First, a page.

“See?” He holds his hands out to the sides, shoulder high: Nothing to it. “Want me to help you down?”


The water is like a second skin; it’s not hot, not cold. The sensation is soothing, refreshing, welcoming. As I turn my back to him, grab for his hand, I say, “Don’t let go.”

“Course not. Come on. Duck walk backwards.” The flippers feel like dead weight in the sand, but Ryan sticks his butt out and tugs and I follow. He’s right: it’s not as hard as it looks.

When we’re up to our waist we stop, turn, and face the ocean. Molokai is to our right, more rocks and shore never ending to our left. We’re still holding our snorkels in one hand; our masks are propped on our heads. “What’s out there?” I point to the waterline, the edge of the world.

“Tahiti? I’m not sure. Let me think.”

“Doesn’t matter.”

“You ready to try your mask?”


We clear the toothpaste off and put our masks on. We can still talk, and he asks if I can see real well. The masks put a distance between us. He points to the snorkel and I signal thumbs up. He puts his on, blows out, so I do the same. He takes his off and says, “Just breathe normally, okay? And if you get water in, blow out. It’ll go out your blowhole like a whale.”


He ducks underwater, the back of his head on the surface, and I see water spurt through the tip of his snorkel. When he stands he pulls out his mouthpiece, puts up his mask. “Now you’re gonna lean down and breathe. That’s all. Ready?” He grabs around my waist and I put my face underwater. It’s clear as tap water, and light; I’m under a few seconds before I realize I’m breathing naturally. When I stand and pull my mouthpiece out I can’t help but smile.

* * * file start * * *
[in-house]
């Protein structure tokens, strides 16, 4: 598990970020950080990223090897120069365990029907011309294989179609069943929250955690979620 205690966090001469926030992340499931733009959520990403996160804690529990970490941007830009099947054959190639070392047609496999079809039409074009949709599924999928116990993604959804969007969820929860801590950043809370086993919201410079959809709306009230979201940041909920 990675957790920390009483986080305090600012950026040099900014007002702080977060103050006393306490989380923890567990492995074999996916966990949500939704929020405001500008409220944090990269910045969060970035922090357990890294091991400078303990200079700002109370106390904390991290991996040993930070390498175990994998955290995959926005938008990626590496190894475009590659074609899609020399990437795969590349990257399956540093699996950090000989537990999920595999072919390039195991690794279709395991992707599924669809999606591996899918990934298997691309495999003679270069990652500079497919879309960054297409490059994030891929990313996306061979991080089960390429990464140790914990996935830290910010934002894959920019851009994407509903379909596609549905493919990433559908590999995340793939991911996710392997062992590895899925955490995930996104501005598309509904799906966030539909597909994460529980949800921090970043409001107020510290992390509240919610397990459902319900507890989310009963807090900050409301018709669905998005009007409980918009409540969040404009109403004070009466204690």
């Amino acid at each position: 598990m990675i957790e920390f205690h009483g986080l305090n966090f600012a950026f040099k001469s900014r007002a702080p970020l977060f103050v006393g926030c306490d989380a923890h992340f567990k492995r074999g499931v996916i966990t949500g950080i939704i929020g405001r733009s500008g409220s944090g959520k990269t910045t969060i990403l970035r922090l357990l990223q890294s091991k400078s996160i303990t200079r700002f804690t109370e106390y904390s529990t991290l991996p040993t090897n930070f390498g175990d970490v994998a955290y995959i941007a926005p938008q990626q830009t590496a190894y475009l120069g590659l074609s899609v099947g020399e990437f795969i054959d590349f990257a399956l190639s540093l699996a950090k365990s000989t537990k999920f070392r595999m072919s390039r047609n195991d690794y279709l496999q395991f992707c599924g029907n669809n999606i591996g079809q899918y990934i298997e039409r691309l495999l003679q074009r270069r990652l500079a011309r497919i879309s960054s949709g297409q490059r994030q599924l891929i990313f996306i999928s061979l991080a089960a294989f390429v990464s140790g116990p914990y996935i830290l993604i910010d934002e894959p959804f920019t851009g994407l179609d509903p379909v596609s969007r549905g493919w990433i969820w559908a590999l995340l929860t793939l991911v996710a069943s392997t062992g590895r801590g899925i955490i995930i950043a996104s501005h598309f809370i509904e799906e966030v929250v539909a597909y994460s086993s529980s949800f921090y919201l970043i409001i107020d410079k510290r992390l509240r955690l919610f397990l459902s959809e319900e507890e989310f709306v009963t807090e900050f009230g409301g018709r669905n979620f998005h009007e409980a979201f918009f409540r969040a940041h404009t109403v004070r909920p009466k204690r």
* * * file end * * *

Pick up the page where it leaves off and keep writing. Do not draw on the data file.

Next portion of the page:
“See? What’d I tell you?”

“Is that all there is to it?”

“Yep; you just float along. Flip easy, now, only enough to stay afloat; you’re not in a race.” He points to some rocks about as far away as a house across a suburban street. “We’ll head out there. It’s not deep at all. About up to your shoulders. The fish like to hang out around rocks. There’ll be lots of coral, but don’t touch it. It can cut and you don’t want to be bleeding. And remember our hand signals. Okay? Ready?”

In unison we pull down our masks, put on our mouthpieces, and lean forward. I make myself stretch out, and I’m floating, my face in the water. I have this immediate sensation like some giant invisible goddess is lifting me, holding me in her strong, maternal hands. I’ve never felt so buoyed. I’m giddy with feeling when I see brilliant yellow fish with black snouts right in front of me. The color – like my favorite childhood Crayola! Ryan points down, and an iridescent creature the colors of the rainbow is lolling beneath us. My eyes dart; I recognize a parrotfish. A cluster of small cobalt blue fish flicker by. What are they? They don’t shy from me, just flow by as if I’m another finned being. The play of the sun creates swimming shadow fish below me. And I see caves – hills of living caves, with all these black and reddish-orange arms waving in and out, as though staying afloat themselves. They draw me, invite me in. An angelfish the size of my foot floats by, eyes me, black tailfins fanning like gauze in a breeze.

Then I notice: It’s quiet, totally quiet. The only whisper is the easy in and out of my breathing. It’s more peaceful than yoga, more soothing than massage; I am truly out of body. A school of long, transparent fish swims around us, it looks like hundreds – a gar of some sort? – not touching, not hurrying, as if we belong, as if we’re part of this underwater kingdom. Ryan is at my fingertips, but his silliness and boyishness have washed away, his silence creating a kind of magnificence.